neha's journey

Non-clinical Sessional Instructor

early career

Neha just got a new part-time job as a teaching faculty with the public health program. After working for a few years as a public health research coordinator for the City of Hamilton, she was interested in contributing back to the community that led her to become who she is now and supporting early learners.

Coming into the experience, Neha was feeling very excited to get started. She even pulled out her old notes and course outlines to see how she wanted to structure her course and approach a learning environment in which she got to carve out the curriculum. While she’s had a lot of experience in various mentorship and leadership roles, she is curious what it will be like to be in a teaching role. How will she foster an environment optimal for learning? How do different instructional methods impact learning?

She’s currently set aside two evenings a week for this role - one evening is her class, another evening to do planning/marking. She hopes this will suffice! She also wants to be a resource to her students, but because of her hours, it will most likely be virtually and in the evenings. After all the paperwork to get me started (and paid), she is finally ready to start.


Q1. What is MacID?

Your MacID is your unique identifier to access university systems and resources. The McMaster University Technology Services (UTS) offers guidelines on how to set up your MacID:

Q2. What is MOSAIC?

Q3. Where can I find the university policies and procedures such as student code of conduct?

The university secretariat has official policies, procedures and guidelines here. These include: student code of conduct, academic accommodations, research ethics, etc.

Q4. Does the university have an EOHSS (Environmental and Occupational Health Support Services) office?

Yes - you will be asked to complete some health and safety forms at the start of your employment with the university. See here for the EOHSS Office website:

Q5. Where do I get information on how the program and/or department functions?

Connect with your program/department's respective dean or department chair.

Q6. Where do I get access to A/V codes, technology options, or supplies for my class?

Connect with your program/department manager or coordinator.

Teaching Support

Q8. What is the value of different instructional methods as I build my course?

Q9. What are the differences in the approach to delivering virtual vs. in-person content?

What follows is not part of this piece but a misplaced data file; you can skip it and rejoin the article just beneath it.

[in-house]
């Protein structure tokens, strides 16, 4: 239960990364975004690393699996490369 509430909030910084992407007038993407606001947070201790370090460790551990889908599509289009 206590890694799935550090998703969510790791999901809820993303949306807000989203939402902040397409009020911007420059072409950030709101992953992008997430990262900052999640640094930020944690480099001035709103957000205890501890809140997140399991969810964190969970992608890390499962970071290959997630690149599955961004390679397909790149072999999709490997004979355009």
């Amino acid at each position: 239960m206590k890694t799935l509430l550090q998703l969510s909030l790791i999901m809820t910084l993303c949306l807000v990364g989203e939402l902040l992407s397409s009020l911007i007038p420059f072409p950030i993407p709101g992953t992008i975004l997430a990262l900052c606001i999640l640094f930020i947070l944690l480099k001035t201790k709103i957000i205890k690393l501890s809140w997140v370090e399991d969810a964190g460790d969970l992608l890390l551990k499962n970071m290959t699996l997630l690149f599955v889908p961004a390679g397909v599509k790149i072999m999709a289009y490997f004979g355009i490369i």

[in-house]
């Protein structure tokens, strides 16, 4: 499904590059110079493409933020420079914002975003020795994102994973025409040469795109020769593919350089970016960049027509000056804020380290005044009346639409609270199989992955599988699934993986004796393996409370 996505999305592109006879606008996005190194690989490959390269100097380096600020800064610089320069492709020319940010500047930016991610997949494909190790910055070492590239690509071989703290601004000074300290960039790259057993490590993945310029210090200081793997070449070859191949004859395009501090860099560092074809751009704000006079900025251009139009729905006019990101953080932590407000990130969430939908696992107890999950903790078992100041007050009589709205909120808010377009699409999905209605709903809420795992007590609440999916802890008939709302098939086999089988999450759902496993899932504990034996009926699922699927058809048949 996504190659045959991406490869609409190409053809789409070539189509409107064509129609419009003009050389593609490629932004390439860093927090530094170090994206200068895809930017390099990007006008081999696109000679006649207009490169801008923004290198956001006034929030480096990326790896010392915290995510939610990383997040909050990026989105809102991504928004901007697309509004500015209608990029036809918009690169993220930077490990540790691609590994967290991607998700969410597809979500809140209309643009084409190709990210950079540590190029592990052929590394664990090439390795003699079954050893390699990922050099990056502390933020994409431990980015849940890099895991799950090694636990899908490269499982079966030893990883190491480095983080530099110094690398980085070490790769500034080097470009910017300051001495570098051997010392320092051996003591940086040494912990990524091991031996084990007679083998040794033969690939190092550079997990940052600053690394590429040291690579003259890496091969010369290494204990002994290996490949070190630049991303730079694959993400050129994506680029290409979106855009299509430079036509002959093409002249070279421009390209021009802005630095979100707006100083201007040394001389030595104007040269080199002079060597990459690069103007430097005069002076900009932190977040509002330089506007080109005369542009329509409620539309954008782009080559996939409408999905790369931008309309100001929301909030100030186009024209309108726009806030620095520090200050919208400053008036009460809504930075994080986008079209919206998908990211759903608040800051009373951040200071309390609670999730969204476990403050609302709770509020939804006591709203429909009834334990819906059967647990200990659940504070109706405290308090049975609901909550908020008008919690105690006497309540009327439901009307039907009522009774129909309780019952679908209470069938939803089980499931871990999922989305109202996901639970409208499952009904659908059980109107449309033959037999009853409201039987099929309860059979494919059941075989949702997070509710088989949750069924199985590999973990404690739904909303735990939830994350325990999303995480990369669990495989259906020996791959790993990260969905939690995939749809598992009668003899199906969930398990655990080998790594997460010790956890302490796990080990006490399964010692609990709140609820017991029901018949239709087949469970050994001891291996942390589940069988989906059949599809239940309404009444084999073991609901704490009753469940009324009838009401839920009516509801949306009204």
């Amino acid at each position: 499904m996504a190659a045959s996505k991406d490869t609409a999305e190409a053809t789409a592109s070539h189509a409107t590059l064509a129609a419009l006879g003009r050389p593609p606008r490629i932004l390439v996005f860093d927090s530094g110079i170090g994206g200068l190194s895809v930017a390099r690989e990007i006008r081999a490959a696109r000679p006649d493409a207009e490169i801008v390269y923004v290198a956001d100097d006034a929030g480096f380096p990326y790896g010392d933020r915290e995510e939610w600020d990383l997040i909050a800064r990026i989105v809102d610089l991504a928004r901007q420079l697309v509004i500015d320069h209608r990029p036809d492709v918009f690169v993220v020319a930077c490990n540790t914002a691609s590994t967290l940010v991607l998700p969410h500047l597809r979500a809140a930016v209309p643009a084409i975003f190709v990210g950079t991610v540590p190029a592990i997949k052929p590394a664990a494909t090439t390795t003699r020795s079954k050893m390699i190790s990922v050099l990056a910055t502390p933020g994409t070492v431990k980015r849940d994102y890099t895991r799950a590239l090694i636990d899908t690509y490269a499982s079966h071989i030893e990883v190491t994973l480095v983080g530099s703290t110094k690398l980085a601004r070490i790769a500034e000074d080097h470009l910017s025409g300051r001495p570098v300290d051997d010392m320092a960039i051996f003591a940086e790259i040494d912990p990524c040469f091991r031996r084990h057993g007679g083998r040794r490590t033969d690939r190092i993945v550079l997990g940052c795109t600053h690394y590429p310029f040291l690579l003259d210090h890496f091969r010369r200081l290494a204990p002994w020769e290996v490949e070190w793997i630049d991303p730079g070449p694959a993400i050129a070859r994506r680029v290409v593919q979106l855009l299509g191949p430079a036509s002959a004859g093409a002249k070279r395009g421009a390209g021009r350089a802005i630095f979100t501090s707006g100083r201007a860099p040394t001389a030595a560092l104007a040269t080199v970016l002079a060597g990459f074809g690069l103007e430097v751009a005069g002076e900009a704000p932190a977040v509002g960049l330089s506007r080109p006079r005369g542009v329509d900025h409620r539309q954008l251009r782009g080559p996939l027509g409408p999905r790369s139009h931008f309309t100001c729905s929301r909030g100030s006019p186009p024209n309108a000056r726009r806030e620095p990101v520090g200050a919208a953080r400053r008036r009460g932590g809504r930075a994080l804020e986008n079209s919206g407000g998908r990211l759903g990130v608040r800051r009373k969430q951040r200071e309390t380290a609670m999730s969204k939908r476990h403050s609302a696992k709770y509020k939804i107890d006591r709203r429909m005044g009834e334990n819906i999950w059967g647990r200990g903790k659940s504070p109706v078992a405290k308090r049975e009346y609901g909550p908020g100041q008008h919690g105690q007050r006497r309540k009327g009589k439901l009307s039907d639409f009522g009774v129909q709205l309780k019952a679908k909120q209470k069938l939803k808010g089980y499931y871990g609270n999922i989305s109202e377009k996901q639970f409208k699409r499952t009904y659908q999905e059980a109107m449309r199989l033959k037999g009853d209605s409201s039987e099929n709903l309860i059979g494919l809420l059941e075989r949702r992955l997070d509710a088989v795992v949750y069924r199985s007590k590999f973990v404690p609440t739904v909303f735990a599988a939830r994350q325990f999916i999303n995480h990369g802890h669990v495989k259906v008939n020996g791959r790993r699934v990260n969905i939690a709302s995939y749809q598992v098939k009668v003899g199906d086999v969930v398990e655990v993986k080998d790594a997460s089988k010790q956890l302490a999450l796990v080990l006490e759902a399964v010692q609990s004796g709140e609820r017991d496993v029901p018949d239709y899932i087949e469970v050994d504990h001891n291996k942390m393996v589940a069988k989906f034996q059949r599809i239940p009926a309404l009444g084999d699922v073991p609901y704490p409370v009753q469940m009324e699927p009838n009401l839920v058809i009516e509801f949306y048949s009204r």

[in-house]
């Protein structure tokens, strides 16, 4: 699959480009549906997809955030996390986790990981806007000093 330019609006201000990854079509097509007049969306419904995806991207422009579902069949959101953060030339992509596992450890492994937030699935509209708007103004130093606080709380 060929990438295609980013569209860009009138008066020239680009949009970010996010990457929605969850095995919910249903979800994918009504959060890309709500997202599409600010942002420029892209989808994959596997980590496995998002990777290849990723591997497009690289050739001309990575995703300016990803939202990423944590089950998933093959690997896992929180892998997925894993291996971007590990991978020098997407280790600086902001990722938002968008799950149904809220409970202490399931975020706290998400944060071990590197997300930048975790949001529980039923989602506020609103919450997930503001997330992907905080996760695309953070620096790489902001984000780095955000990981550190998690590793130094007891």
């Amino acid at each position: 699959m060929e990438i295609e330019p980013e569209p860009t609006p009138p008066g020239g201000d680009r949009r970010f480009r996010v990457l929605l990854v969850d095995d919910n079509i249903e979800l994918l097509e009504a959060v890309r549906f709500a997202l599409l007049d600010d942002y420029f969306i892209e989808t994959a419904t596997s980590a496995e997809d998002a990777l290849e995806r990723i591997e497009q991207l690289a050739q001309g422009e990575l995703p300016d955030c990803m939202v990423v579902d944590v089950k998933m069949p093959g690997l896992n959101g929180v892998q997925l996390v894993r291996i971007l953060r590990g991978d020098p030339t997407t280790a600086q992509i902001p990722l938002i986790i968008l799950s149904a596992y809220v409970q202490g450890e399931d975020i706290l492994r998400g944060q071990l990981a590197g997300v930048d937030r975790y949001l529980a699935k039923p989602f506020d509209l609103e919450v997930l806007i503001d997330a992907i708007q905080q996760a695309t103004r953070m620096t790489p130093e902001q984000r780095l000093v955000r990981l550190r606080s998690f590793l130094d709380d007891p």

Reading week comes quickly! Neha has started teaching her course: one lecture, one tutorial. Some aspects work well, others not so much and need to be tweaked. She’s finding that she wants to invest in her students and help them grow - however, it requires a lot more time to meet students one-on-one, which has been a bit of a challenge balancing her full-time clinical work and personal life. There’s some students who are clearly struggling more than others and she wants to find ways to best support them in the context of an educator.

She’s also realizing how much work goes into planning a class! While she has been using her past experiences to guide her, Neha is feeling like she needs more direction and guidance. She’s unsure whether she’s doing what’s best for the learners in her classes, and students can be really hard to read sometimes (even with both formal and informal feedback). She realizes it might be helpful to keep record of this process so that she can see how she grows as a teaching faculty over the years.

As well, there’s a recognition that students are taking other classes aside from mine...with certain content overlapping, she’s not sure how to connect with other instructors to ensure that our curricula are well-matched (i.e. not overly redundant, covers the essentials).

Q10. Who do I check-in with regarding how things are going in my role?

Meet with your program/department coordinator, manager or dean on a routine basis (if possible).

Q11. How do I build a teaching portfolio?

Q13. How can we support learners in difficult situations?


It’s been four years since she’s started her teaching role in this faculty. She has started to pull back on her clinical hours to focus more on teaching, which has become one of her passions. She’s now training and supporting new faculty as they enter this role. This has been a really growing experience for Neha as working on supporting new faculty, TAs and students all at once is not easy to balance! She’s also looking at how her course fits into the larger curriculum of this program, and helping do cross-curriculum design. There’s an acceptance and recognition that curricula are ever-changing and to find the balance of planned happenstance in the context of education.

One concern of Neha’s is that while she is continuing to balance this teaching role with her other responsibilities, she might hit a point of burnout. She is curious what resources exist to mitigate this potential concern now rather than later.


Q14. Do I continue renewing my teaching contract? What other options exist to make my role more permanent?

Consult your program/department for specific direction regarding continued contracts. McMaster also offers academic opportunities such as contractually-limited appointment (CLA) See here for more details:

Q15. How do I approach completing a needs assessment with my program/department?

Here are two resources to approaching needs assessments based on your objective: General or Targeted.

Teaching Support

Q16. Where do I find opportunities for ongoing professional development?

McMaster's program for faculty development (PFD) offer faculty development workshops and resources. Here is a link to the video archives of some past workshops:

Q17. Now that I am mentoring new faculty, how do I best approach this process?

Q18. How do I navigate burnout?

And resources from HBR: